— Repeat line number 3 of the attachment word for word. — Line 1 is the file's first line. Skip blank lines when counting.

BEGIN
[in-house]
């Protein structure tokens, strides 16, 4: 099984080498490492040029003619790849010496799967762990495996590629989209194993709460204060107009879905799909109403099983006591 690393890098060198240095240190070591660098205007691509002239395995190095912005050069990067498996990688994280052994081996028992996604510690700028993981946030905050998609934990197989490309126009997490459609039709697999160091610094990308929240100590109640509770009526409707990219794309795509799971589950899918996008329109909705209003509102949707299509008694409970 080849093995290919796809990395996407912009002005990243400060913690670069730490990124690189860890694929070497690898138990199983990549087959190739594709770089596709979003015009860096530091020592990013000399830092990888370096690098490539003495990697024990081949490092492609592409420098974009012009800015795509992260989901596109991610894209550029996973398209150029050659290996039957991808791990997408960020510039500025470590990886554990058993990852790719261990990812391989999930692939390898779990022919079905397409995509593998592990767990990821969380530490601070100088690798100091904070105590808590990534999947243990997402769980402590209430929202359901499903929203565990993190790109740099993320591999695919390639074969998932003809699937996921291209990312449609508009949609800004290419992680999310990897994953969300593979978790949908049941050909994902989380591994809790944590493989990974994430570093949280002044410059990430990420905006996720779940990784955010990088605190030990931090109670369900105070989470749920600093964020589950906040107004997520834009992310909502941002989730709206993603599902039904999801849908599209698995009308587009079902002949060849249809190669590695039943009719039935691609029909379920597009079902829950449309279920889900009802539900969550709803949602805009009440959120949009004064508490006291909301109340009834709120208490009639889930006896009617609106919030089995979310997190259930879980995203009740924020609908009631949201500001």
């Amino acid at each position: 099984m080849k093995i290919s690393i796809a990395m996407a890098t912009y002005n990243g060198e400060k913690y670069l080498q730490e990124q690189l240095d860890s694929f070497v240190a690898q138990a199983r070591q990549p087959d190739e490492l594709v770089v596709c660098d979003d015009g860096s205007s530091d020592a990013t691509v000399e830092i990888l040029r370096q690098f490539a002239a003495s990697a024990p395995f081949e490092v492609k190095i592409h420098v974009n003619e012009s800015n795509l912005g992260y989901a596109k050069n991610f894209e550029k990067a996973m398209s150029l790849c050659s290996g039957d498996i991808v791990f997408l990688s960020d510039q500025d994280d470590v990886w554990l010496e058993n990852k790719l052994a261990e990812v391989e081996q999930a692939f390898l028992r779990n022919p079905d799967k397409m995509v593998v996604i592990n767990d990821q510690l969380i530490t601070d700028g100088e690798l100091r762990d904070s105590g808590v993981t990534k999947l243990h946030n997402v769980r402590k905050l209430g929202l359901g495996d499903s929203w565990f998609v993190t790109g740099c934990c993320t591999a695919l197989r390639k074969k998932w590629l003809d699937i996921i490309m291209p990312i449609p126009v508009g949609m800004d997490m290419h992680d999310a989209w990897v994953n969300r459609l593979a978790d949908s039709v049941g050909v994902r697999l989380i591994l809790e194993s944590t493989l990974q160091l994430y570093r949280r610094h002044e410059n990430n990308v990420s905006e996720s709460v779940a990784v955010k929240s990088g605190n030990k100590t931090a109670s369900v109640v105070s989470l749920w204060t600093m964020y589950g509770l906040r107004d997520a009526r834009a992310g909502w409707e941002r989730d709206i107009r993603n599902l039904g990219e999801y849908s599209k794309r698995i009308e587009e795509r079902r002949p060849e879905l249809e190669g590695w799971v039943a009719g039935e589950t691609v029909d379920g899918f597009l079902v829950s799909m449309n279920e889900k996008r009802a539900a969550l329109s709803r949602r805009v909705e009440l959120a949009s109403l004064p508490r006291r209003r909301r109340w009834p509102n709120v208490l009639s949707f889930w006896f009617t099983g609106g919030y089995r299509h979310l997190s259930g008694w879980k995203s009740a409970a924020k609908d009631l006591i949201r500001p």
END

């Amino acid at each position: 099984m080849k093995i290919s690393i796809a990395m996407a890098t912009y002005n990243g060198e400060k913690y670069l080498q730490e990124q690189l240095d860890s694929f070497v240190a690898q138990a199983r070591q990549p087959d190739e490492l594709v770089v596709c660098d979003d015009g860096s205007s530091d020592a990013t691509v000399e830092i990888l040029r370096q690098f490539a002239a003495s990697a024990p395995f081949e490092v492609k190095i592409h420098v974009n003619e012009s800015n795509l912005g992260y989901a596109k050069n991610f894209e550029k990067a996973m398209s150029l790849c050659s290996g039957d498996i991808v791990f997408l990688s960020d510039q500025d994280d470590v990886w554990l010496e058993n990852k790719l052994a261990e990812v391989e081996q999930a692939f390898l028992r779990n022919p079905d799967k397409m995509v593998v996604i592990n767990d990821q510690l969380i530490t601070d700028g100088e690798l100091r762990d904070s105590g808590v993981t990534k999947l243990h946030n997402v769980r402590k905050l209430g929202l359901g495996d499903s929203w565990f998609v993190t790109g740099c934990c993320t591999a695919l197989r390639k074969k998932w590629l003809d699937i996921i490309m291209p990312i449609p126009v508009g949609m800004d997490m290419h992680d999310a989209w990897v994953n969300r459609l593979a978790d949908s039709v049941g050909v994902r697999l989380i591994l809790e194993s944590t493989l990974q160091l994430y570093r949280r610094h002044e410059n990430n990308v990420s905006e996720s709460v779940a990784v955010k929240s990088g605190n030990k100590t931090a109670s369900v109640v105070s989470l749920w204060t600093m964020y589950g509770l906040r107004d997520a009526r834009a992310g909502w409707e941002r989730d709206i107009r993603n599902l039904g990219e999801y849908s599209k794309r698995i009308e587009e795509r079902r002949p060849e879905l249809e190669g590695w799971v039943a009719g039935e589950t691609v029909d379920g899918f597009l079902v829950s799909m449309n279920e889900k996008r009802a539900a969550l329109s709803r949602r805009v909705e009440l959120a949009s109403l004064p508490r006291r209003r909301r109340w009834p509102n709120v208490l009639s949707f889930w006896f009617t099983g609106g919030y089995r299509h979310l997190s259930g008694w879980k995203s009740a409970a924020k609908d009631l006591i949201r500001p």